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Install HealthChecks on Debian 12

In this guide I will guide you in the installation of the monitoring software in a server with Debian 11 or Debian 12. The official one is lacking in a lot of areas, so I'm aiming to provide a more complete guide for my use case (HealthChecks + MariaDB).

This guide will install the software directly on the machine. If you want a guide to install and deploy using docker you can check this official blog post.


Pēteris "cuu508" Caune, the creator of, gave me feedback on this guide. If you want to check his comments you can see them here. I'm really thankful they took the time to read and comment about this, and most of their suggestions are applied in this guide. If there's a suggestion that is not present here, the reason for that is addressed in its section.

1. (Optional) Install a database

If your server is going to handle a lot of monitors with very frequent notifications, you should probably consider using a DBMS like MySQL or PostgreSQL. In this guide I will use MariaDB. You can find a great installation guide here.

I'll create a database and an user in the database for HealthChecks with the following commands.

CREATE DATABASE healthchecks;
GRANT ALL PRIVILEGES ON healthchecks.* TO 'healthchecks'@'localhost' IDENTIFIED BY '---password---';
GRANT ALL PRIVILEGES ON test_healthchecks.* TO 'healthchecks'@'localhost' IDENTIFIED BY '---password---';

2. Create a system user

To make handling security and permissions easier, we are going to create a system user that will run HealthChecks. I'd choose to call it healthchecks and set its home directory in /opt/healthchecks (which will be the installation folder). I create it with this command:

# Create the installation folder. This will also prevent copying 'skel'
mkdir /opt/healthchecks

# Create user as system user with login disabled
adduser --system --group --home /opt/healthchecks --shell /usr/sbin/nologin healthchecks

# Assign limited permissions to the directory
chown root:healthchecks /opt/healthchecks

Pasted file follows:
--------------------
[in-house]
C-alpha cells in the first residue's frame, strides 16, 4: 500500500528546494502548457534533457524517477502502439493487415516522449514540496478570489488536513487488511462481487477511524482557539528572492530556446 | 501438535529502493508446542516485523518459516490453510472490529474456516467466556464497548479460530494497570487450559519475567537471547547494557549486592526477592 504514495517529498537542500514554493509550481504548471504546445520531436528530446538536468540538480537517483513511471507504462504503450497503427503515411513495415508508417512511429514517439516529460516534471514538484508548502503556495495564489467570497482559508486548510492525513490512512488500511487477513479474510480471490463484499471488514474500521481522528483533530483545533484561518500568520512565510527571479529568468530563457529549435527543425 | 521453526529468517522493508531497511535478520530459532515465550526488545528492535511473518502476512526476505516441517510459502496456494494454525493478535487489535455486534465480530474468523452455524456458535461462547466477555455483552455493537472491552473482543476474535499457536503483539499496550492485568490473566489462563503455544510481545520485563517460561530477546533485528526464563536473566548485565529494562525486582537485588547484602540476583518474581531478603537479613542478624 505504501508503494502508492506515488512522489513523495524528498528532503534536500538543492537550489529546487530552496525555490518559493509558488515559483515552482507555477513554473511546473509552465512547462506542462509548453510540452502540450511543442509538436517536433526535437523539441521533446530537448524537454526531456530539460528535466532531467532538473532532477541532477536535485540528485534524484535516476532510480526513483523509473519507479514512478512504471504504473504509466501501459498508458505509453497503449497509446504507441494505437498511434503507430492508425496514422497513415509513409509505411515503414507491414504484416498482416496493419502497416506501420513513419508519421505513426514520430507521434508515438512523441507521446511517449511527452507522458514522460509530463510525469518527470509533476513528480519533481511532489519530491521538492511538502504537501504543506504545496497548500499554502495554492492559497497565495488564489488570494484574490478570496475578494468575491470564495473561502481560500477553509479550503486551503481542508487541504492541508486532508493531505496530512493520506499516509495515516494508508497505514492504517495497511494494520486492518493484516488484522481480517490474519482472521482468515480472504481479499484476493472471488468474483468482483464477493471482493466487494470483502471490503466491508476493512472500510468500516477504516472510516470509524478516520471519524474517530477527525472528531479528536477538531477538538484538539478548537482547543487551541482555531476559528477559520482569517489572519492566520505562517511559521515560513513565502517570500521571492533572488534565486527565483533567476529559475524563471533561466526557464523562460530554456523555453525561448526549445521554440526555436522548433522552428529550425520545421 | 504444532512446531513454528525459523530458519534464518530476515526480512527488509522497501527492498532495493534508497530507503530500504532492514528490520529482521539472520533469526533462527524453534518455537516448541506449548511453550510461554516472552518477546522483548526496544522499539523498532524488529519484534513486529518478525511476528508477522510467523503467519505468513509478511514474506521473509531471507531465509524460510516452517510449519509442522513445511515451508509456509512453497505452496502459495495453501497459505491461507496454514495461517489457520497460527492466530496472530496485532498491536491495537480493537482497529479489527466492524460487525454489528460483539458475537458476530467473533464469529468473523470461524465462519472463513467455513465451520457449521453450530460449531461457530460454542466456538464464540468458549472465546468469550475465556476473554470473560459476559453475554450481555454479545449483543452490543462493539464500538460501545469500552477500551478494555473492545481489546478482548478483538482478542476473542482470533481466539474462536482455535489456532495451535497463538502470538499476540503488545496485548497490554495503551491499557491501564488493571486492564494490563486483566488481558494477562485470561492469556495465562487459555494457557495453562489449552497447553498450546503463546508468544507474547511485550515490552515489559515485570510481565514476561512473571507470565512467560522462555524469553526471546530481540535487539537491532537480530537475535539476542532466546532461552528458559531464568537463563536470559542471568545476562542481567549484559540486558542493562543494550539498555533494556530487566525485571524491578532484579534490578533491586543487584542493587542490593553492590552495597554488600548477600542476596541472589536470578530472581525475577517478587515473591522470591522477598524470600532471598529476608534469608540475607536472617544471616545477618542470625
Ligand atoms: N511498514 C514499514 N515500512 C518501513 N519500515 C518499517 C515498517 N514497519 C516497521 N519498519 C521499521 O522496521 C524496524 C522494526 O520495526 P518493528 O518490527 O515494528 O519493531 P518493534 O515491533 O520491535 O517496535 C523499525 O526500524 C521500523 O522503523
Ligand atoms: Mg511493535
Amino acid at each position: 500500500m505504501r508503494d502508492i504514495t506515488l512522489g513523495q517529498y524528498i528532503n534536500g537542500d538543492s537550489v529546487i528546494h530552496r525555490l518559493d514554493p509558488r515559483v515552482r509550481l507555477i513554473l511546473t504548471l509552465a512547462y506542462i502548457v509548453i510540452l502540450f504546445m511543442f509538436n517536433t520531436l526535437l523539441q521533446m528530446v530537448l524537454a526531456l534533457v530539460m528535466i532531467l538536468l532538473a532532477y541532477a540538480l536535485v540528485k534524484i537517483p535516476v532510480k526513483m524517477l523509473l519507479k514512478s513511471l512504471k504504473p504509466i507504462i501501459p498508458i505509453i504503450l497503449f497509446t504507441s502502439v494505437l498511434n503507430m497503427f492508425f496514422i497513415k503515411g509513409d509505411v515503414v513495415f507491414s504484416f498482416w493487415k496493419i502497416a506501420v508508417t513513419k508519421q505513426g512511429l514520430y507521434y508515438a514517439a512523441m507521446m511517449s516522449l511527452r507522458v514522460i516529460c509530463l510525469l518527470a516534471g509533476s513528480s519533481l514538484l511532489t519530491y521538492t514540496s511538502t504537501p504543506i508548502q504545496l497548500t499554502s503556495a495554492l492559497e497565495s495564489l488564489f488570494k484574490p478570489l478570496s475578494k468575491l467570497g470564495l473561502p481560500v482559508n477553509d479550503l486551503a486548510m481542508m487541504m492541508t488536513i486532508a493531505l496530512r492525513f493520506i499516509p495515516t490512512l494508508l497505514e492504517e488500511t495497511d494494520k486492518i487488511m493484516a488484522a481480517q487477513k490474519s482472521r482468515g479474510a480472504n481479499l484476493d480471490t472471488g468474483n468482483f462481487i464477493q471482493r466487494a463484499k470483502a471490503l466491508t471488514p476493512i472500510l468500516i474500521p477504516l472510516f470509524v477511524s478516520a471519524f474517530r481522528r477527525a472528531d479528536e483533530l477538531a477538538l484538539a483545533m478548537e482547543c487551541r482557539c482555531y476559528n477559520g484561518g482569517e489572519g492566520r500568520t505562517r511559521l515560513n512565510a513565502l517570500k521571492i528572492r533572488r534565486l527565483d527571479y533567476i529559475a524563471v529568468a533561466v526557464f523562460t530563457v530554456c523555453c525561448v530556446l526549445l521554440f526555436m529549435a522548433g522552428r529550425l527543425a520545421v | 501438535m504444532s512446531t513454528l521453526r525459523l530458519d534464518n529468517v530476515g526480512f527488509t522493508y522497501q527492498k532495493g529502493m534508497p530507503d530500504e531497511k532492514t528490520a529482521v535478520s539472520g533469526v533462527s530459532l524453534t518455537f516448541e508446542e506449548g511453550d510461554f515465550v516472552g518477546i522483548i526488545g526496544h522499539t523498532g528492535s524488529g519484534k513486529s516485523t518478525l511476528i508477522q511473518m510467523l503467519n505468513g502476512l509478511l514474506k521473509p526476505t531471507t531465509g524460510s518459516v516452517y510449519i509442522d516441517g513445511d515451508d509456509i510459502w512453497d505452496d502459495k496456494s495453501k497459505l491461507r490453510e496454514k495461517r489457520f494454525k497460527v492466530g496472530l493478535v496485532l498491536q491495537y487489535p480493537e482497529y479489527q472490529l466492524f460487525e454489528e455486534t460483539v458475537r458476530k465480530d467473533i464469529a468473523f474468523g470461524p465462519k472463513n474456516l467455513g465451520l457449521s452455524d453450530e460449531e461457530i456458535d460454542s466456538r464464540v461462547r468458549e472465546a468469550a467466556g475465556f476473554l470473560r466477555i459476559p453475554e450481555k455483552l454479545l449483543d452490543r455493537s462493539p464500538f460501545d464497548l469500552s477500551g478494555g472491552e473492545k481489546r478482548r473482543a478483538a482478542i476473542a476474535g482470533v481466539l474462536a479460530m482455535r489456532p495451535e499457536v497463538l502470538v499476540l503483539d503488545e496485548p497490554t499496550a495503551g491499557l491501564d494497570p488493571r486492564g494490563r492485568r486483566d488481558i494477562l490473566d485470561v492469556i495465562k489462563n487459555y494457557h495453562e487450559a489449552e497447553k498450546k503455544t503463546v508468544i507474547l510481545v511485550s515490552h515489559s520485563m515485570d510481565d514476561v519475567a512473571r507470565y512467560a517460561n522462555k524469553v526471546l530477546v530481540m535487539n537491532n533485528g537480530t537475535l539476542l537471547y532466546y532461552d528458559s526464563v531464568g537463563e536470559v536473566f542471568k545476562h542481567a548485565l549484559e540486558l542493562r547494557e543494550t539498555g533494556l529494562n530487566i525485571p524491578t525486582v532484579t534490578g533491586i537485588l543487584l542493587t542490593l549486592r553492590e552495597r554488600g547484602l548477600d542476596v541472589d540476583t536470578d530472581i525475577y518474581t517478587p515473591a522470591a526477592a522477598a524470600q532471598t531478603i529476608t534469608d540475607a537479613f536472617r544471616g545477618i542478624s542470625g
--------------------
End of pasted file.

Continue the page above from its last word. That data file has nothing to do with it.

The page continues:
chmod 0775 /opt/healthchecks
If you'd like, you can limit the permissions of this directory even more after doing the steps in this guide, to 0755, since both HealthChecks and SendAlerts should be able to work without need for write permissions.

3. Install dependencies in case you don't have them

Keep in mind that HealthChecks requires Python3.8 or higher. If you are not going to use MySQL/MariaDB you don't need to install libmysqlclient.

apt install gcc git python3-dev python3-venv libcurl4-gnutls-dev librtmp-dev default-libmysqlclient-dev

4. Create a python virtual environment

Python packages installed globally can interfere with other software (including system applications). For this reason, we will create a Python Virtual Environment where modules will be installed targeting this software only.

As Pēteris Caune mentions, there are cases where it makes sense to install the Python dependencies globally (when dedicating a server or container to HealthChecks, or if you have very limited disk space, to give two examples), but I personally find it hard to recommend it to anyone most of the time. This is why this section is not labeled as optional, but keep in mind you can skip it at your own risk.

# Go to the installation directory
cd /opt/healthchecks

# Switch to healthchecks user
sudo -u healthchecks bash

# Create the python environment in the directory "venv"
python3 -m venv venv

# Load the venv variables
source venv/bin/activate

5. Clone repository and install python modules in venv

We still executing this commands from the bash session opened with the user healthchecks, and with the venv variable loaded.

git clone
Since we are not using postgresql, we don't need to install the default psycopg2 dependecy. To archieve this, we should delete the line with said dependency in the file /opt/healthchecks/healthchecks/requirements.txt

We can finally install all modules with the following commands. In this installation we are going to implement uWSGI as our Python WSGI, but if you prefer to use other, or you're not using MySQL/MariaDB, you don't need to install uwsgi or mysqlclient respectively. Lastly, it's very important that you execute these commands with the venv variables loaded.